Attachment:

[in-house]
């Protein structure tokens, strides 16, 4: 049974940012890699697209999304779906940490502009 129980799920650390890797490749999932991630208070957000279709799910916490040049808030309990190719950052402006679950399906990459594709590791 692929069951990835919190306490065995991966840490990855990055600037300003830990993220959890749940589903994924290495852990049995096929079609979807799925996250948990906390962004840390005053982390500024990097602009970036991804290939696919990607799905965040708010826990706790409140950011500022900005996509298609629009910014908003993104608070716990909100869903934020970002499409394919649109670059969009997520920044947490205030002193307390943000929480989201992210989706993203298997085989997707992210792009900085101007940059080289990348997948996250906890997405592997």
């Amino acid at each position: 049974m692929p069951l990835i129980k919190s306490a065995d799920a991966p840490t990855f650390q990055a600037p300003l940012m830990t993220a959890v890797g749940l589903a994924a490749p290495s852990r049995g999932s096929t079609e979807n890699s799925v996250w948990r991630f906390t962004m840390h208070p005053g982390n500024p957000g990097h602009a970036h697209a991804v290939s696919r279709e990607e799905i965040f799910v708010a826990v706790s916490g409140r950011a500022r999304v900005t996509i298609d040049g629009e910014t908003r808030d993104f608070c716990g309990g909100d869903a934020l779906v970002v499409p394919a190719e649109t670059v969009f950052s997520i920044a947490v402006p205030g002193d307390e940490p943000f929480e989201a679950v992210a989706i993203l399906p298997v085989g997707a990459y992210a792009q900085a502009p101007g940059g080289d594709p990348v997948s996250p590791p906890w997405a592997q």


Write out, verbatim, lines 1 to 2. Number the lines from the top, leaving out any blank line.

[in-house]
């Protein structure tokens, strides 16, 4: 049974940012890699697209999304779906940490502009 129980799920650390890797490749999932991630208070957000279709799910916490040049808030309990190719950052402006679950399906990459594709590791 692929069951990835919190306490065995991966840490990855990055600037300003830990993220959890749940589903994924290495852990049995096929079609979807799925996250948990906390962004840390005053982390500024990097602009970036991804290939696919990607799905965040708010826990706790409140950011500022900005996509298609629009910014908003993104608070716990909100869903934020970002499409394919649109670059969009997520920044947490205030002193307390943000929480989201992210989706993203298997085989997707992210792009900085101007940059080289990348997948996250906890997405592997």